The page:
Answers:The five-kingdom classification of organisms Nomenclature: Naming of organisms Binomial: Biological name of an organism Genus species Taxon: Set of organisms within a category / Taxonomy / Study of biological classification Different levels of taxons: SPECIES, GENUS, FAMILY, ORDER, CLASS, PHYLUM, KINGDOM Most number of species on right Most similar organisms on left Unicellular: Single cell; Colonial: Groups of cells; Multicellular: Many cells Autotrophs produce energy from inorganic sources Phototrophs from photosynthesis/sunlight Chemotrophs from simple inorganic (oxidative) processes Heterotrophs digest and absorb organic molecules Prokaryotae (prokaryotes) Cell structure: Prokaryotes, unicellular Prokaryotes lack cytoplasmic organelles found in eukaryotes Cell wall: murein Nutrition: autotrophic (photosynthesis, chemosynthesis), aerobic heterotrophs Divide by binary fission, not by mitosis 10 m in size (bacterial cell, filaments of blue-green bacteria) Mutualistic nitrogen-fixing bacteria live in nodules on the root of legumes / symbiotic Protoctista (protoctists) Cell structure: eukaryotes, unicellular and multicellular Cell wall: (sometimes) polysaccharide Nutrition: autotrophic, heterotrophic Placed in this category by exclusion / cannot be placed in any other kingdom Slime moulds / fungi characteristics Protozoa / heterotrophic and ingest food Algae / photosynthesis 10 m (amoeba) - 1m (Laminaria / large brown alga) Fungi Cell structure: eukaryotes, multicellular and unicellular (yeast) Cell wall: chitin Nutrition: heterotrophic / saprotrophic decomposers or parasitic Genus Penicillium Body of a fungus is composed of thin filaments called hyphae / form a mycelium Secret enzymes / external digestion / absorbs resulting nutrients Erect hyphae that grow upwards from the mycelium carry their reproductive spores Chains of spores on the erect hyphae / coloured mould visible on stored food Break down organic matter Plantae (plants) Cell structure: only multicellular, eukaryotic; large vacuoles Cell wall: cellulose Nutrition: autotrophic (photosynthetic) Growth is restricted to meristems (layers/patches of dividing cells) Non-motile; adapted to land / strong tissues, leave gas exchange system, waterproofed Eg mosses, ferns, conifers, angiosperms (flowering plants) Plant kingdom has two different types of adults in their life cycle Gametophytes, hidden in plant / sexual reproduction forms multicellular zygotes Sporophytes, what we call plant / asexual reproduction to form spores that germinate into gametophytes Gametophyte (n) gamete (n) fertilisation zygote (2n) mitosis sporophyte (2n) meiosis spore (n) mitosis gametophyte (n) Animalia (humans, animals) Cell structure: eukaryotic, multicellular, no cell wall Develop form a blastocyst / embryo Have nervous and hormonal control systems No cell wall! Nutrition: heterotrophic, involving a digestive system Are motile and grow throughout tissues (no mersitems)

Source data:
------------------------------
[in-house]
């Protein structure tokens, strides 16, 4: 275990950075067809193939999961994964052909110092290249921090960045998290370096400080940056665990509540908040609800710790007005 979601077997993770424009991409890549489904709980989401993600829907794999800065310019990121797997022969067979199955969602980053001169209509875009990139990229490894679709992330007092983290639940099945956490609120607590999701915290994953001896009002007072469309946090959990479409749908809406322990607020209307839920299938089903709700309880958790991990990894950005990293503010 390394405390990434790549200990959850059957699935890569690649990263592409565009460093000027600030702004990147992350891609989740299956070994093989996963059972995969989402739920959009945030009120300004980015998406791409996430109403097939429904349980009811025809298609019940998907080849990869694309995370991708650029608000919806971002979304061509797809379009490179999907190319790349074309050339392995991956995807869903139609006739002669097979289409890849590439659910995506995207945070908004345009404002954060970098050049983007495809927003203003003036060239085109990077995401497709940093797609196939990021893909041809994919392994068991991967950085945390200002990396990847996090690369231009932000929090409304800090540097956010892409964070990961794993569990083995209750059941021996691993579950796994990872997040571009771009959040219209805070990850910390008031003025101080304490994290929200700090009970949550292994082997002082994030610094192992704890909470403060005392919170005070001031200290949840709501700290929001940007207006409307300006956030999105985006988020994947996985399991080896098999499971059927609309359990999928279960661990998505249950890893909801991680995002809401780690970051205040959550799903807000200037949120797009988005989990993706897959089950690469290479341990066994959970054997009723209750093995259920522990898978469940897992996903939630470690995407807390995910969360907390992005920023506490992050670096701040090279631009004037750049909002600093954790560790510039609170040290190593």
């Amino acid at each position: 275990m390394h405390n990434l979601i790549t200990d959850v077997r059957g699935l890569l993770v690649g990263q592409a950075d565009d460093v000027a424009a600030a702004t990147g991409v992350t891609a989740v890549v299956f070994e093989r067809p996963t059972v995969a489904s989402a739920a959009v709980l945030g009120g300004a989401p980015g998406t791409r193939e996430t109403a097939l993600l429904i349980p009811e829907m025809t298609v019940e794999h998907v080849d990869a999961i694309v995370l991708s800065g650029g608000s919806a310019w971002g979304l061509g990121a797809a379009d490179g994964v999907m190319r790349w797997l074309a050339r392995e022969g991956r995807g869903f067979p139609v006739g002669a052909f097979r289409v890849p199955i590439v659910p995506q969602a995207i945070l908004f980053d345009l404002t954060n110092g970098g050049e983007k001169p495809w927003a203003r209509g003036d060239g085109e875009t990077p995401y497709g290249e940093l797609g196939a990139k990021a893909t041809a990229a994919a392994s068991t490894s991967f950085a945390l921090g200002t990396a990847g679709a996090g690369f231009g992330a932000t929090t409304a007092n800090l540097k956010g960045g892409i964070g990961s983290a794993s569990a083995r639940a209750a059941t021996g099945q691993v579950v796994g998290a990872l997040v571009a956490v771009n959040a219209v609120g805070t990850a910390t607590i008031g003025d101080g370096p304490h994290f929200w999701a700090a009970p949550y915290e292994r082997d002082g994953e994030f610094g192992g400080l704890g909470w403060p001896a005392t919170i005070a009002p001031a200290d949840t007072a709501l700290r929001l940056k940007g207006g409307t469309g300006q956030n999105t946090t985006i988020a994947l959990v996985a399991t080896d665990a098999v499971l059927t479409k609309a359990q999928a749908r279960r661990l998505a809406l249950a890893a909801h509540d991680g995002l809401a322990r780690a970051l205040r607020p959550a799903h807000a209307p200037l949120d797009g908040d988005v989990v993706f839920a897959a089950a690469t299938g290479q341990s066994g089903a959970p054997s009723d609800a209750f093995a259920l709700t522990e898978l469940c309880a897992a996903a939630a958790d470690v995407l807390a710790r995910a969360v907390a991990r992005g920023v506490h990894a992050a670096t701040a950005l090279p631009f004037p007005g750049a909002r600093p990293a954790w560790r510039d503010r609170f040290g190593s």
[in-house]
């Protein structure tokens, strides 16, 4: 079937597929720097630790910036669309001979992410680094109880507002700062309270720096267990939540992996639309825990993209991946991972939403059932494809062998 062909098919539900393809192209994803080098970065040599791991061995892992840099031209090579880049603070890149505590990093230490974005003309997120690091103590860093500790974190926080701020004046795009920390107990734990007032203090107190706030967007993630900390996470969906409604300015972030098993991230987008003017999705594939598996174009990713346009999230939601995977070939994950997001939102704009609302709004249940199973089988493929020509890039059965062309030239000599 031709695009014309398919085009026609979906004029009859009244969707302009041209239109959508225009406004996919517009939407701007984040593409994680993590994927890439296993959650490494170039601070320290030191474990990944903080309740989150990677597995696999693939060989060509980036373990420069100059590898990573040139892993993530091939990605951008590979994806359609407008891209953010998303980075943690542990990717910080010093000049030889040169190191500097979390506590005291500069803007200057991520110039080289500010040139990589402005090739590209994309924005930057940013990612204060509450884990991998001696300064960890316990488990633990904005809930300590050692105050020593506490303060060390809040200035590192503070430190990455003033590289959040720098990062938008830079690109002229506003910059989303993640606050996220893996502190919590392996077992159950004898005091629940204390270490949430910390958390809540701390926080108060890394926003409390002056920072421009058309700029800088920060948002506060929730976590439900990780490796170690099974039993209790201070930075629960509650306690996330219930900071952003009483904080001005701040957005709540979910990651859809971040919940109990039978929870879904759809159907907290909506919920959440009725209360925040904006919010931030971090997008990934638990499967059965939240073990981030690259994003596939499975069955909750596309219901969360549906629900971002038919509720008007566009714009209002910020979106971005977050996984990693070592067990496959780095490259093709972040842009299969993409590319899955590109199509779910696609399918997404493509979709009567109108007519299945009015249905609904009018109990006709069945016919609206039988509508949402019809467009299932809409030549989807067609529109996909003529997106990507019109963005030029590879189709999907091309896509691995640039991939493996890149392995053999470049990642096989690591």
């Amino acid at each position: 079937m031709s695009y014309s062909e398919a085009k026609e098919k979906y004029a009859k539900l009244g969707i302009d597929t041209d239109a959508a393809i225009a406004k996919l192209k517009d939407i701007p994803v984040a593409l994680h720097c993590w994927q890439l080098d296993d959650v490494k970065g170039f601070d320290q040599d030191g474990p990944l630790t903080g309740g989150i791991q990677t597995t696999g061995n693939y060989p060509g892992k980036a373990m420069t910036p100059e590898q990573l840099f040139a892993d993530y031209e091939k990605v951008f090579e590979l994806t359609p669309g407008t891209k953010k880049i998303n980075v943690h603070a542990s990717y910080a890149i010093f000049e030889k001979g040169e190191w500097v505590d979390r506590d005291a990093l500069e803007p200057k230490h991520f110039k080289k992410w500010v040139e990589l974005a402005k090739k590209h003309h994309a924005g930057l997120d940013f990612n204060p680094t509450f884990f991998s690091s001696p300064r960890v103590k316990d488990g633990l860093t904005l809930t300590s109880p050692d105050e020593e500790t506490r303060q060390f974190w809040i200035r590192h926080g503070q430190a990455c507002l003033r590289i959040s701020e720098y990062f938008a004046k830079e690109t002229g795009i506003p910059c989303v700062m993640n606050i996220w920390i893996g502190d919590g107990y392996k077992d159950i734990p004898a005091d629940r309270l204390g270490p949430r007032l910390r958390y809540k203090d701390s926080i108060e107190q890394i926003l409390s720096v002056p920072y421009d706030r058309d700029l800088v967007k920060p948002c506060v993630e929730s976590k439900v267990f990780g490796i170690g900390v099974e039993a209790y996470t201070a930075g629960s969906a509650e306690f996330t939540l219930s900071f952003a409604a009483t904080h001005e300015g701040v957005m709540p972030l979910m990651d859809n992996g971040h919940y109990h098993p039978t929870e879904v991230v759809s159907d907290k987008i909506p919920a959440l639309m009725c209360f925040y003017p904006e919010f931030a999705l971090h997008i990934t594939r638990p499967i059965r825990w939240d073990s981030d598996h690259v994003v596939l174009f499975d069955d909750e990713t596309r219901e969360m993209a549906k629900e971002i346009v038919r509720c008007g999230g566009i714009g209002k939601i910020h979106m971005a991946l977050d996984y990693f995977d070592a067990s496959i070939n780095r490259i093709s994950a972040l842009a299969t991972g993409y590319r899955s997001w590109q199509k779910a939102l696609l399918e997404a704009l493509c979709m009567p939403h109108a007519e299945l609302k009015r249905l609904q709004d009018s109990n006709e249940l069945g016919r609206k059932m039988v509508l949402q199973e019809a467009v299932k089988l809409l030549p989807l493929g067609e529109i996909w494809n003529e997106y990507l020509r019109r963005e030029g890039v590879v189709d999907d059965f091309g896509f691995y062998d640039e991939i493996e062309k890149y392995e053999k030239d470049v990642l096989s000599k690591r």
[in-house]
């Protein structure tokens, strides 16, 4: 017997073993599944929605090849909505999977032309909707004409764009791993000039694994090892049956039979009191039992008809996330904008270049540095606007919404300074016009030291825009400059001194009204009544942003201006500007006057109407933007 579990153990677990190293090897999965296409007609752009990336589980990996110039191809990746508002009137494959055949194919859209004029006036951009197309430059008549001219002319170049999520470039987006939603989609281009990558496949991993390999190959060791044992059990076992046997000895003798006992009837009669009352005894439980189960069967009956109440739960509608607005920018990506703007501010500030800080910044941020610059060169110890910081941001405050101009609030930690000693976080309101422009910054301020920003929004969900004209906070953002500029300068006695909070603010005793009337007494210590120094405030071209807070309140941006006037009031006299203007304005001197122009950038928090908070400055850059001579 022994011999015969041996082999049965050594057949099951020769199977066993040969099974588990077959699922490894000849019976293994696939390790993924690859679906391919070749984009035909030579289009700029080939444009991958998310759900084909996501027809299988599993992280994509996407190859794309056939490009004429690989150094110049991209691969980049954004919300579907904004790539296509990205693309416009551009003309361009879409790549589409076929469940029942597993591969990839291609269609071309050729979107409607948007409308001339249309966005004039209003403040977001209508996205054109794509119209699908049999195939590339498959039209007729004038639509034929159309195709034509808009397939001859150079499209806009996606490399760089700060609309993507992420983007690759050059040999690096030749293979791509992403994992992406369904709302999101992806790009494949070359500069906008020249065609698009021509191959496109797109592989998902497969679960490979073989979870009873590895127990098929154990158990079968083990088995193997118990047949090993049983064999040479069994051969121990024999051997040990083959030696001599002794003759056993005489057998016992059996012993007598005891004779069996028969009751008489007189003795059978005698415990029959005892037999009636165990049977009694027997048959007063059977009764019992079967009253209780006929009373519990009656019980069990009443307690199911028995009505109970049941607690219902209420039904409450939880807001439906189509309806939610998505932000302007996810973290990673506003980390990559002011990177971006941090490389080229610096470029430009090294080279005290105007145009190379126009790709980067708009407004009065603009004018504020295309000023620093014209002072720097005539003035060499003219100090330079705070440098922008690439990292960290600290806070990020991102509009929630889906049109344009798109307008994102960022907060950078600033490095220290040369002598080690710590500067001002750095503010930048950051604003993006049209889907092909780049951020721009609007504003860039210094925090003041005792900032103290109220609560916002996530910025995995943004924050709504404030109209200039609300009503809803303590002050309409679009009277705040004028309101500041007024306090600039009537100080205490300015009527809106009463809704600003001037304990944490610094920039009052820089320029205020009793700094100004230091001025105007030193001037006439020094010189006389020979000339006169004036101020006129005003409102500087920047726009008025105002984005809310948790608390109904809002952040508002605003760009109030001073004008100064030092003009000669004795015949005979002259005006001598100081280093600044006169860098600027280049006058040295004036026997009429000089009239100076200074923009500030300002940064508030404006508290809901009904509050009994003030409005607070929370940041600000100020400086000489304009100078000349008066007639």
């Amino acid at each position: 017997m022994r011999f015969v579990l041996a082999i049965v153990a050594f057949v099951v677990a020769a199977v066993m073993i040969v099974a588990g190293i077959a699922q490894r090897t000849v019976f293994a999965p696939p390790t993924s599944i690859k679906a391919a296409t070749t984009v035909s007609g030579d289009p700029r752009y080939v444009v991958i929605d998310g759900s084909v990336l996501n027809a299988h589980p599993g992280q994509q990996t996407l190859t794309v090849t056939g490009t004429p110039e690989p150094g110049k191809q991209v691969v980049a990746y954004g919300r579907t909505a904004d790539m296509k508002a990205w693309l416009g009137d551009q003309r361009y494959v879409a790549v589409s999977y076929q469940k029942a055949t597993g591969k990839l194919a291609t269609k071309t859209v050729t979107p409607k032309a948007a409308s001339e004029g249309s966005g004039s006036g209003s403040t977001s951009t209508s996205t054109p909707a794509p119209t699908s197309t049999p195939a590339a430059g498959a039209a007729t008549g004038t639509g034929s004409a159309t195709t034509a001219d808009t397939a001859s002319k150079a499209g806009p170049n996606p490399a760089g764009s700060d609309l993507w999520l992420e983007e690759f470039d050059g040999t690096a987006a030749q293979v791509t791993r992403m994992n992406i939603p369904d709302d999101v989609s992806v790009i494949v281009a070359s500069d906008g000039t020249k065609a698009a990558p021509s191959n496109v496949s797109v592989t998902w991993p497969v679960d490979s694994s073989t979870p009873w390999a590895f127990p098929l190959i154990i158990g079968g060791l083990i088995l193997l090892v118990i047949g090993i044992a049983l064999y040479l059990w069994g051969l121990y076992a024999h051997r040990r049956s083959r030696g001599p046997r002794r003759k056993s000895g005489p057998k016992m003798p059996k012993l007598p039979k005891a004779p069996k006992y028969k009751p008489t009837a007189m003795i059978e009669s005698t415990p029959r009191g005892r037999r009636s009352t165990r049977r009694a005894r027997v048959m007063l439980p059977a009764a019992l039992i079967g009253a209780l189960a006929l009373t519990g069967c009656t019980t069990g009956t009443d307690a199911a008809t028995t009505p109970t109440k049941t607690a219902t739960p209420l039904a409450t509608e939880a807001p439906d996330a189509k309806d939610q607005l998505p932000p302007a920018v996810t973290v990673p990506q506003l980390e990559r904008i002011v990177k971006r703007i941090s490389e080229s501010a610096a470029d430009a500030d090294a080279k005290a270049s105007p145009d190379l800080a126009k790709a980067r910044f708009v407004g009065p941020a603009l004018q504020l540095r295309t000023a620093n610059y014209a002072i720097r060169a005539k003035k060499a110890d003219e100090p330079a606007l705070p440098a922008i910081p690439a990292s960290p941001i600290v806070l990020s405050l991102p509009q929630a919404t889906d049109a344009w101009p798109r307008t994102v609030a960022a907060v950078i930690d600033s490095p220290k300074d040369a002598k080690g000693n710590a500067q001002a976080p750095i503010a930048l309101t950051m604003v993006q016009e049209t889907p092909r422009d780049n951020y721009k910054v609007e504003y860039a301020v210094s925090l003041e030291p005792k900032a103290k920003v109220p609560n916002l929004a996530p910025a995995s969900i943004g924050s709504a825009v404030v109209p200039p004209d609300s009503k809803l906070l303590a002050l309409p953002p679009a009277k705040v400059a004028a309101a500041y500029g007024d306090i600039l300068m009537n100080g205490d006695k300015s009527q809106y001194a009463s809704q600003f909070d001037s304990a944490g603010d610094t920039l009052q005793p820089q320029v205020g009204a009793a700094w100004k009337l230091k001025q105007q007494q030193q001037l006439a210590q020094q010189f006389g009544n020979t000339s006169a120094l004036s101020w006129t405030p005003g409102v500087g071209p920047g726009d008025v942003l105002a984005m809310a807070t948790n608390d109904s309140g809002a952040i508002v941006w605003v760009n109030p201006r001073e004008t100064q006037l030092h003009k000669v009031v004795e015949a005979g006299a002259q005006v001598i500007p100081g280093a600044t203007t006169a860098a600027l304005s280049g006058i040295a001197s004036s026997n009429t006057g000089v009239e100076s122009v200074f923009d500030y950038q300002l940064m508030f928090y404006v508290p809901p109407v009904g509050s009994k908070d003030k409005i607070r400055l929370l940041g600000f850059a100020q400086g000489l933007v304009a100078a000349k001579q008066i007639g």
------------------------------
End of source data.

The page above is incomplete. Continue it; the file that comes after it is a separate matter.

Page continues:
Answers:1. a) Gastrulation. 2. c) The movement of animals onto land 3. c) Motility and active predation and escape. 4. e) A solid body without a cavity surrounding internal organs. 5. b) The ability of cells isolated from the early embryo to develop into viable individuals.
Answers:1.) Heterotrophs Heterotrophs consume only organic materials, compared to autotrophs, who synthesize and consume inorganic materials. 2. Active transport Active transport requires ATP and is the movement from a lower concentration to a greater concentration. This maintains a higher concentration. 3. Evolutionary relationships By using the process of elimination: Habitat is not a factor when grouping animals. Some animals live in different conditions than others, yet they are still each considered to be a member of the Kingdom Animalia. Food preferences has no significance at all, and same with social behavior. Therefore, the answer is evolutionary relationships, which is where the animal came from in terms of evolution and genetics.